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Bone-anchored leg prostheses improve quality of life

Today sees the presentation of a study that, for the first time, shows the results of treatment using prostheses attached to titanium implants in the bones of patients with above-the-knee amputations. It reveals that the treatment improves function and quality of life in nine out of ten patients, and is the result of research carried out at the Sahlgrenska Academy and Sahlgrenska University Hospital that is being presented this week at the International Society of Orthopaedic Surgery and Traumatology (SICOT) annual international conference in Gothenburg.

At a symposium today researcher Rickard Brnemark and others will be presenting some aspects of their OPRA study (Osseointegrated Prostheses for the Rehabilitation of Amputees) that began in 1999.

In the study, researchers at the Centre of Orthopaedic Osseointegration (COO) and the orthopaedic clinic at Sahlgrenska University Hospital in Mlndal treated 51 patients who had been amputated above the knee, with a two-year follow-up period. The patients were aged between 20 and 65, with 55% being male.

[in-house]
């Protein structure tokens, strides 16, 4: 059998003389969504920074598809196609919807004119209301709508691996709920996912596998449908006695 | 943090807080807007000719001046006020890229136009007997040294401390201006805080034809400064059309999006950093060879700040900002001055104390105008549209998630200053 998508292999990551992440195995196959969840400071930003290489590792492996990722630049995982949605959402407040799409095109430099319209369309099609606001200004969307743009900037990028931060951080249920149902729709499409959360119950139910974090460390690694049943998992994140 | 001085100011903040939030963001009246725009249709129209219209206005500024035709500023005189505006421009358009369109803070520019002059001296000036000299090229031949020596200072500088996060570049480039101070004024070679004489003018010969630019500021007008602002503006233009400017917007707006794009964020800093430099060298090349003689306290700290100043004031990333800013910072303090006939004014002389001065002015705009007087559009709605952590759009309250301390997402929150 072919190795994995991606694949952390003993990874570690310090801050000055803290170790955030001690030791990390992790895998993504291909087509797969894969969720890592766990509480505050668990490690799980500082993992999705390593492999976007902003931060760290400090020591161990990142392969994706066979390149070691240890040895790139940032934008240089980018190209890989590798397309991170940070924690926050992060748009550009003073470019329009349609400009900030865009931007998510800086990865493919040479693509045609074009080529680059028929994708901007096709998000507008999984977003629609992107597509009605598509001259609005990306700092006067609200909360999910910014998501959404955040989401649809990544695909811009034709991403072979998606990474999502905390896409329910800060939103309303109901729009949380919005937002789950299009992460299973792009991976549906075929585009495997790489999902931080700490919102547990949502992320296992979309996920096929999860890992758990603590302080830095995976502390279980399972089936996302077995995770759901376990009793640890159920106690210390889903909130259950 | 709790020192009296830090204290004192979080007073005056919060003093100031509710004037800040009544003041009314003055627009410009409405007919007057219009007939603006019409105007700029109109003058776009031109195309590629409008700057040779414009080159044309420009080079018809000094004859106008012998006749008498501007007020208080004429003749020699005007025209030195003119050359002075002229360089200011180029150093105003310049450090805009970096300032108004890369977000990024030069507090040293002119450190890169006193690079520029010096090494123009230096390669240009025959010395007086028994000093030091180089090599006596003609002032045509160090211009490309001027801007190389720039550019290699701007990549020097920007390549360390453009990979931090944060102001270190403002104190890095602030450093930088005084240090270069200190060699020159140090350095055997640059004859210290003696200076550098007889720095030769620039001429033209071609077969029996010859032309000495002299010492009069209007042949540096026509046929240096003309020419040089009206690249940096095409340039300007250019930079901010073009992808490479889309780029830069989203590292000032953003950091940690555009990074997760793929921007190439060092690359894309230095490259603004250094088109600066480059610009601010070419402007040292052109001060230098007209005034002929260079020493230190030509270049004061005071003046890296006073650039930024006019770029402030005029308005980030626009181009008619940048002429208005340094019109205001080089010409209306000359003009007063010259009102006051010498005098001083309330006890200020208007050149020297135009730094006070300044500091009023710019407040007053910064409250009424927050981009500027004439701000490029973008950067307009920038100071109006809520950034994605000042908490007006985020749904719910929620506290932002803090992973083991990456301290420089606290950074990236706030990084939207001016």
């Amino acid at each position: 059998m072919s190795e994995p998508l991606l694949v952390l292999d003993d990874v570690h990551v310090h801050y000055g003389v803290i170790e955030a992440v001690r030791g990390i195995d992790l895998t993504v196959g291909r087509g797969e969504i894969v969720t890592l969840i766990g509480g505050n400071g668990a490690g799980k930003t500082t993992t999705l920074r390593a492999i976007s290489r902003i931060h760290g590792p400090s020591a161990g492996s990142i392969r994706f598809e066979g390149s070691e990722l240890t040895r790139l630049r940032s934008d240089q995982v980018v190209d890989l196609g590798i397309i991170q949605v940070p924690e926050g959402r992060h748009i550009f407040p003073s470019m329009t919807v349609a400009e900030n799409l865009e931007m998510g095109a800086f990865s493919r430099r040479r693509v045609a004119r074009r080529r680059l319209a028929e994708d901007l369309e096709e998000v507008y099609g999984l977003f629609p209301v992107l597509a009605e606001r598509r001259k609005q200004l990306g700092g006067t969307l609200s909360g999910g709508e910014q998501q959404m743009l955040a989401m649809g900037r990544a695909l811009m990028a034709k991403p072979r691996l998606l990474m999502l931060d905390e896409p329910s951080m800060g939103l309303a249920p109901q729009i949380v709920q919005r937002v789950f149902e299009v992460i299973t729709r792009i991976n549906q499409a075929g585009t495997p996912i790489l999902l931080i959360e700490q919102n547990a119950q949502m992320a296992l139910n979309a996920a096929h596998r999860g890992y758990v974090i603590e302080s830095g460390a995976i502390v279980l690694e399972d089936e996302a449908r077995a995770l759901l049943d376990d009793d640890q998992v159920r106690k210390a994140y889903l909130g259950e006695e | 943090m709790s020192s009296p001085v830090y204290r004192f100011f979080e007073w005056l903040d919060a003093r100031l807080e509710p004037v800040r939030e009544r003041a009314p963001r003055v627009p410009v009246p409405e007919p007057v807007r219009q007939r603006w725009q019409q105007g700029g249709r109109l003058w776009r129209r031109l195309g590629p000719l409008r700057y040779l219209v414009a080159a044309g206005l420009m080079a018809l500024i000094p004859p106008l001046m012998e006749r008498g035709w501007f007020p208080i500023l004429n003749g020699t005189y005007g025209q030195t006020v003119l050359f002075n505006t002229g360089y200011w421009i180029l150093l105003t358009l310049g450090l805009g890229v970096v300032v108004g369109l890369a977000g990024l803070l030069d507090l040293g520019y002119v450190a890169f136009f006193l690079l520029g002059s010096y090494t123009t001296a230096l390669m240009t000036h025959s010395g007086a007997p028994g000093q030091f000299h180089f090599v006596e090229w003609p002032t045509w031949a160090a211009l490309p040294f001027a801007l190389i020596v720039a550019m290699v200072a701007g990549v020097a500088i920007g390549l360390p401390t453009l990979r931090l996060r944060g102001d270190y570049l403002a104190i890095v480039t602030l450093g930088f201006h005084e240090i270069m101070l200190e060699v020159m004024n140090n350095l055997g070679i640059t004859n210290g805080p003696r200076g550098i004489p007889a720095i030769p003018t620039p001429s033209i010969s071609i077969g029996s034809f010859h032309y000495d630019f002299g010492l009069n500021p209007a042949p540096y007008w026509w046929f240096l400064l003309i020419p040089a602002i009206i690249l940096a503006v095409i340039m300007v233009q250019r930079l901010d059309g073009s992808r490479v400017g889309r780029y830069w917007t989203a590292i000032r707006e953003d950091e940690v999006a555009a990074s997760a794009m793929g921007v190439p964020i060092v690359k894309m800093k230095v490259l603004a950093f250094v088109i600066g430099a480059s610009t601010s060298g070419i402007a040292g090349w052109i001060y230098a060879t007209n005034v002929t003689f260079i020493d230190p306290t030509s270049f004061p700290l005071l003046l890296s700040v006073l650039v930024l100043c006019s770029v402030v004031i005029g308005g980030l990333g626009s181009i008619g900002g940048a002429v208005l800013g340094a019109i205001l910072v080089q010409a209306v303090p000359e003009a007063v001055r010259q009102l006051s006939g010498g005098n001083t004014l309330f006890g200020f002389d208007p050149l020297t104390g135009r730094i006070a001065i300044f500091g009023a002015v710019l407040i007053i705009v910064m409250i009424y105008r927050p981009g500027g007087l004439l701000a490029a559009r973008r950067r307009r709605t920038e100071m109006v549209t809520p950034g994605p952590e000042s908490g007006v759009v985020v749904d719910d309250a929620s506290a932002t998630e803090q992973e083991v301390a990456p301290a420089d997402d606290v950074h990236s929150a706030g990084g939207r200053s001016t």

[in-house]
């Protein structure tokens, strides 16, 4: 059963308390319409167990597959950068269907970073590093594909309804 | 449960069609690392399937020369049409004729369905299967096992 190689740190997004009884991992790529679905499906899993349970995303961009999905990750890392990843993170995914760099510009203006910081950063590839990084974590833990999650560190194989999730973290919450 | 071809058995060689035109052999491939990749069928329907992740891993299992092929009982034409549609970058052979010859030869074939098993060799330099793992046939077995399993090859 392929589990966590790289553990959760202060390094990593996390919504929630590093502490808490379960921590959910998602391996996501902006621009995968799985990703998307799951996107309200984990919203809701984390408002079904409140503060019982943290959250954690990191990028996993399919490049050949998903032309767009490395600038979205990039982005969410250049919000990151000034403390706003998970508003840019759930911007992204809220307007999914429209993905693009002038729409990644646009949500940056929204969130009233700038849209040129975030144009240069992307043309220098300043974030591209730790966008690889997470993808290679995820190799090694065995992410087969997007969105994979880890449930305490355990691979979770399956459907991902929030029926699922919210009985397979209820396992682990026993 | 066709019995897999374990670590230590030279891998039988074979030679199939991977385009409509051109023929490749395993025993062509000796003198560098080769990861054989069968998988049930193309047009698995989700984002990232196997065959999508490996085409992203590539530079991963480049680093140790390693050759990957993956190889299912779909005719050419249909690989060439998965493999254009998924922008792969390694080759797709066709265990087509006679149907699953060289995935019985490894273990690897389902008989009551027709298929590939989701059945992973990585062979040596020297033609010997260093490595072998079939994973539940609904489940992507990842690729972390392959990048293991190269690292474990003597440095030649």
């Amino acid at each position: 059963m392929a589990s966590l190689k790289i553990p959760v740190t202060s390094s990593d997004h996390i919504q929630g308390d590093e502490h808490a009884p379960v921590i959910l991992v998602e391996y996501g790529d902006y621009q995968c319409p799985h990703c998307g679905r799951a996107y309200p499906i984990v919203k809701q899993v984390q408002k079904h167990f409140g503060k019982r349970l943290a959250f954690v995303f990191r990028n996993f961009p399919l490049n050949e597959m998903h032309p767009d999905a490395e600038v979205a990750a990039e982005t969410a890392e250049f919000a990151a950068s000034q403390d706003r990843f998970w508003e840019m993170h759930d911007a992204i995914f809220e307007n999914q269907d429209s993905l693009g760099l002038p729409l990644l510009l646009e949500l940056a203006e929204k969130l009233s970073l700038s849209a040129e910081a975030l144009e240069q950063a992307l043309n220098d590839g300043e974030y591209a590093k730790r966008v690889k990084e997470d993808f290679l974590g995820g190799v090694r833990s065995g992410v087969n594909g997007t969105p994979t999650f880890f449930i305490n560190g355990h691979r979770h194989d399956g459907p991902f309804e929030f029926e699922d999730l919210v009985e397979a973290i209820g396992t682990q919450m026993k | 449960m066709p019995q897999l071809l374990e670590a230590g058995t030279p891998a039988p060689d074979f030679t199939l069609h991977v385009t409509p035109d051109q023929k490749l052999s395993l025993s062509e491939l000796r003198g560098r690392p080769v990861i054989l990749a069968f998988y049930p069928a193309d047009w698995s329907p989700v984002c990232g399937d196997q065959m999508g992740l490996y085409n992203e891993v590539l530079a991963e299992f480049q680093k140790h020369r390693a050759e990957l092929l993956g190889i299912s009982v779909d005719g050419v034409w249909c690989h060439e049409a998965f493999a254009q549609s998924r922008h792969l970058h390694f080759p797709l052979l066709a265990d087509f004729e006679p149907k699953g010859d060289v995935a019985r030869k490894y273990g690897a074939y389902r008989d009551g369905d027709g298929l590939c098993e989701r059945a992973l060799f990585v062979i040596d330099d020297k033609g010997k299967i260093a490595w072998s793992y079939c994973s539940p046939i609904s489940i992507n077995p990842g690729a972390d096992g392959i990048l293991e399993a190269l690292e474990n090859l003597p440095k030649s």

"The treatment improves both function and quality of life in more than nine out of ten patients," says Brnemark, a researcher at the Sahlgrenska Academy and orthopaedic surgeon at Sahlgrenska University Hospital. "It's important to point out that this treatment is intended for younger amputees and is not suitable for patients who have had amputations as a result of vascular disease."

More than 2,000 leg amputations are carried out each year in Sweden. While most are on elderly patients with diabetes or impaired blood circulation, some are on younger patients. Normally a leg prosthesis is attached to the amputated stump using a socket. The new technique means that the prosthesis can easily be screwed tight to a titanium implant that is anchored to the bone and protrudes from the stump.

"Attaching prostheses directly to the bone with an implant has long been an unattainable vision, and this has been in development for more than 20 years. But we are now seeing the international breakthrough for this revolutionary treatment," says Brnemark, one of the authors behind the study, who explains that work is now underway on treating other amputations such as fingers and arms.

The studies have been carried as a collaboration between Sahlgrenska University Hospital, the Department of Orthopaedics and Department of Biomaterials at the Sahlgrenska Academy, and the BIOMATCELL VINN Excellence Center of Biomaterials and Cell Therapy at the University of Gothenburg.


Contact: Rickard Brnemark
University of Gothenburg

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